I liked the idea of the Maverick Sussex, as in theory it was relatively easy to get to from London. However, at 7.35am on Saturday morning, my scheduled 7.33am train was cancelled, with the next one not for another hour, it left me no time to get my connecting train and get to the race on time. What followed was frantic, stressful and not really the way you want to head into a race. I managed to get an Uber to East Croydon, a train to Horsham, and then a taxi to the start in Amberley- all of this was bloody expensive, thanks Southern Rail. However, I did make it to the race on time, slightly frazzled.

The registration was pain free, and toilet queues for ladies short (though none of them were flushing). We had a quick race briefing, with a cacophony of barking in the background (I’ve never seen so many dogs at a race and I love how dog friendly the event is) and we were under way. There were a few familiar faces in the crowd who it was good to see, and the atmosphere as always at these kind of events was great. There were three events: short 7k, medium 14k and the long which I was doing which was 23km. All routes were signposted clearly and turn off points were easy to navigate.

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They set us off on a pretty brutal climb for the first two miles, which was one way to reunite with the trails. They don’t have climbs like that in London! The race was undulating with a few steeper sections after the first climb, but nothing too extended, and there was lots and lots of flat runnable sections.

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For February the downs were surprisingly dry, the chalk was a little slippy in places, but not until the last few miles was there any really thick ankle deep mud to navigate. What was more challenging was the wind, Doris seemed to be lingering, and some of the exposed sections were fairly brutal, in particular the headwind near the end, which made the flat sections feel as bad as the opening hill! There also didn’t feel like there was that many downhills, I was really looking forward to one near the end, but it turned out to be a severely steep set of steps which I tip toed down in fear of falling.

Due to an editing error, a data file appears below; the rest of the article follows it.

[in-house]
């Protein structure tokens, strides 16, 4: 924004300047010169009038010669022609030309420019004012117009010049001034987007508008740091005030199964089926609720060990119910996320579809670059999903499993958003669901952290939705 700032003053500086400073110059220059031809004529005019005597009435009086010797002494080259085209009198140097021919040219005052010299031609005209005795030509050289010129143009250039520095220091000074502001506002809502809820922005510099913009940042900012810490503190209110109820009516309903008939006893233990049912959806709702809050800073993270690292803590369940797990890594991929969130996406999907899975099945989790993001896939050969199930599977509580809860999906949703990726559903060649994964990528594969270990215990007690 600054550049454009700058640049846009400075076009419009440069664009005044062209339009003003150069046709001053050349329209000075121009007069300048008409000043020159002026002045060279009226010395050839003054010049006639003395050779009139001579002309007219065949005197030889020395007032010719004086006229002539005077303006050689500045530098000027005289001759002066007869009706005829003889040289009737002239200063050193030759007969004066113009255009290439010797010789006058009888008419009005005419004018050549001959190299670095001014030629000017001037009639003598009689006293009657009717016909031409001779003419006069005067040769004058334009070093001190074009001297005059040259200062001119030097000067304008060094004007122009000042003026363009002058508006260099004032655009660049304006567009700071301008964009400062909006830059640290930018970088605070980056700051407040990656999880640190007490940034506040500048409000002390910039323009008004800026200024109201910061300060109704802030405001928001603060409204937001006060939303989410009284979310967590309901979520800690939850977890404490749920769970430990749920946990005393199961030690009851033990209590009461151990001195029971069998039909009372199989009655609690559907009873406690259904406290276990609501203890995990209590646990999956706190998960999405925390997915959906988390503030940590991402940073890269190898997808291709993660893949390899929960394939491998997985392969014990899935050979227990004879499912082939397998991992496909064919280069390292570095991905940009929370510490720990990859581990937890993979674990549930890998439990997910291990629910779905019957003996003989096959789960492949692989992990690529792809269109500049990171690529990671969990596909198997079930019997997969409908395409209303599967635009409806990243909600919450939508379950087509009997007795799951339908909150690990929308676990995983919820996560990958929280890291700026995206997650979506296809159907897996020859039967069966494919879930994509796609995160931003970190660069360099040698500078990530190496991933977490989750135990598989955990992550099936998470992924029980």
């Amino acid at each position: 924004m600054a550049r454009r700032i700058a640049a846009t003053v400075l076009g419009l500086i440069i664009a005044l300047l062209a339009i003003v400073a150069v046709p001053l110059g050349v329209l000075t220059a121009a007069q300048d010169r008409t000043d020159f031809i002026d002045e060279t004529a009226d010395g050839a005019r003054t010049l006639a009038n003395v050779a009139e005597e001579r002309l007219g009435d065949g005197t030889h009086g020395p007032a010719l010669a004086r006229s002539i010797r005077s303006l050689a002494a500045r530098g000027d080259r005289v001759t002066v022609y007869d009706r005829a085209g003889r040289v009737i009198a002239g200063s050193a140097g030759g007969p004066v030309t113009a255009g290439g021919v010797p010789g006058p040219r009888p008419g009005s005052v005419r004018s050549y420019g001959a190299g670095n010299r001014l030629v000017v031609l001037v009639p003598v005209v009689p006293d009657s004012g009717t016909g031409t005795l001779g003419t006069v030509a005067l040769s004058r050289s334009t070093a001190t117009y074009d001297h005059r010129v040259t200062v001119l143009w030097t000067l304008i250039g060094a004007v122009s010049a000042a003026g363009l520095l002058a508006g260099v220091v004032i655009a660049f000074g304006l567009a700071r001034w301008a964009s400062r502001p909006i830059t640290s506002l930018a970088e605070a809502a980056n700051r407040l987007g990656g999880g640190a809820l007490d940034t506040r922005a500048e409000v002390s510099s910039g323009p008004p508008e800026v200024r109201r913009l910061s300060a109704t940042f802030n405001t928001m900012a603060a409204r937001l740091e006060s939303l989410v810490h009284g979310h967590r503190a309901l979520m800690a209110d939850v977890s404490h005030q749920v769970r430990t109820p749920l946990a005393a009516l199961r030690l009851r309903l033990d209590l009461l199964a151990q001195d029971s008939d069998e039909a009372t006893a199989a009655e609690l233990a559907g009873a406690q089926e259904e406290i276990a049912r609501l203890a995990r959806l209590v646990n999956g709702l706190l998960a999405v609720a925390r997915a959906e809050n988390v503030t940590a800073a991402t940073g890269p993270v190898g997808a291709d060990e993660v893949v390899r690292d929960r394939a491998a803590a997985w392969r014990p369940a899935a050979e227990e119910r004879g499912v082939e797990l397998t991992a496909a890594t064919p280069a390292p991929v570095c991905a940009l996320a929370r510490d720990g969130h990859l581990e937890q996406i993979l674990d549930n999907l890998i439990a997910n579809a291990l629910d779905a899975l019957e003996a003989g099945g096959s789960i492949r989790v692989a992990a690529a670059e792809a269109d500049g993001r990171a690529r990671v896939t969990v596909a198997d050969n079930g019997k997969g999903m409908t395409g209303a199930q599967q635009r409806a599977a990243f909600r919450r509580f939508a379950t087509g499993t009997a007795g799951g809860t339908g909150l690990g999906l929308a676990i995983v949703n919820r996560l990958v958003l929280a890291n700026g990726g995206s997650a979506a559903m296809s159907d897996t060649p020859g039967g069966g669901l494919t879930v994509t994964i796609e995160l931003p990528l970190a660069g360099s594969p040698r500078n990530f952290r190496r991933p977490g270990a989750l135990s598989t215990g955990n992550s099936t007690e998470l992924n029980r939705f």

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It was a bit of a mizzly overcast day so the views weren’t amazing, but I do love running on the downs, there really is nothing like it.

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The finish was a bit bizarre, running round the car park, and through the Amberley museum, before crossing the line and being rewarded with a much needed trail ale. I would definitely recommend the Maverick series, it was really well organized, nice course and theoretically should have been easy to get to as well. I was really pleased with my effort for the day, and it was really good to get out and run on some proper hills and trail conditions.

Next race up is the Thames Meander Marathon next weekend, I did it in 2015 and it’s where I set my PB, although I don’t expect to get close to that this time, as it is a training run. I haven’t run a marathon “race” since 2015, which is bizarre, I’ve done 2 ultras since then, and quite a few marathon distance or more training runs but no actual races. I’ll report back next weekend.